The Apostle Paul says, “Whatever is true, whatever is honorable, whatever is just, whatever is pure, whatever is pleasing, whatever is commendable, if there is any excellence and if there is anything worthy of praise, THINK about these things. Keep on doing the things that you have learned and received and heard and seen in me, and the God of peace will be with you.
    Contemplative prayer is thinking on God.
    And Psalm 1 says, Happy are those who do not follow the advice of the wicked, or take the path that sinners tread, or sit in the seat of scoffers; but their delight is in the law of the Lord, and on his law they meditate day and night.
    The sacred word is meditating on God’s word. The word comes from Scripture.
    Philippians 2:5-8 says: Let the same mind be in you that was in Christ Jesus, who, though he was in the form of God did not regard equality with God as something to be exploited, but EMPTIED himself, taking the form of a slave, being born in human likeness. And being found in human form, he humbled himself and became obedient to the point of death – even death on a cross.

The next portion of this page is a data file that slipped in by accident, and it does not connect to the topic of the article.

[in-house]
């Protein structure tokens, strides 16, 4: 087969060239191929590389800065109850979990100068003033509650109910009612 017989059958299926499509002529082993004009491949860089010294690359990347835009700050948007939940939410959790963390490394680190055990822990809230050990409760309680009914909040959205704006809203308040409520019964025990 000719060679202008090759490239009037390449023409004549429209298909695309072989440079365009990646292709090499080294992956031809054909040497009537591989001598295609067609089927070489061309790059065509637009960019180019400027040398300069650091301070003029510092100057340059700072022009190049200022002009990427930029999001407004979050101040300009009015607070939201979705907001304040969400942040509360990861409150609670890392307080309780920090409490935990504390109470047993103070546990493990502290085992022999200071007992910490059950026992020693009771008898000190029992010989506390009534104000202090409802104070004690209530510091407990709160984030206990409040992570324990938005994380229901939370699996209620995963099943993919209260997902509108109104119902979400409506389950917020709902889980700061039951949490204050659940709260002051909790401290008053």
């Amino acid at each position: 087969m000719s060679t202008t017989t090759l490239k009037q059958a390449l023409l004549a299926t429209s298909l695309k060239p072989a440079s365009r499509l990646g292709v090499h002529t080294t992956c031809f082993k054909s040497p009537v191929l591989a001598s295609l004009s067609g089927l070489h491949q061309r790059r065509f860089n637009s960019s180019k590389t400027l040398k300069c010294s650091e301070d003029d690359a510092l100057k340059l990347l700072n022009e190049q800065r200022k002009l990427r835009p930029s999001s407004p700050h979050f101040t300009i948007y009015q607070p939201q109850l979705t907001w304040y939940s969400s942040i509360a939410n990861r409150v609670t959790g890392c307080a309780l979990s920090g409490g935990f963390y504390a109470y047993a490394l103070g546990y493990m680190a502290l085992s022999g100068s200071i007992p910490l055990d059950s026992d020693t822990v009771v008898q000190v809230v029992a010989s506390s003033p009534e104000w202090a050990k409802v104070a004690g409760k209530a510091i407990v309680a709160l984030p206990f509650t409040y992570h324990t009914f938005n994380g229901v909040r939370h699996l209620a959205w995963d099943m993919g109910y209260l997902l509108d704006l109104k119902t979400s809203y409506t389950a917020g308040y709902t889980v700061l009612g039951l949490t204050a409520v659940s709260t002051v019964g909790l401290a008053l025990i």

You seem to be fixated on the emptying word. Jesus emptied himself. I use the word empty to empty the negative thoughts to fill one’s mind with God’s peace.
    If you choose to believe that this practice opens one up to demons, that is what you believe. I just wonder what is to keep demons from possessing anyone praying or not? Contemplative prayer is the ultimate gift we can give God. Giving God the gift of just being in God’s presence when time is our most precious commodity.
    Anyone reading this must discern through the Holy Spirit whether this would be beneficial to deepen their relationship with God. You have my take and you have the words that Donna have written here. Beware or be blessed? It’s up to you to decide.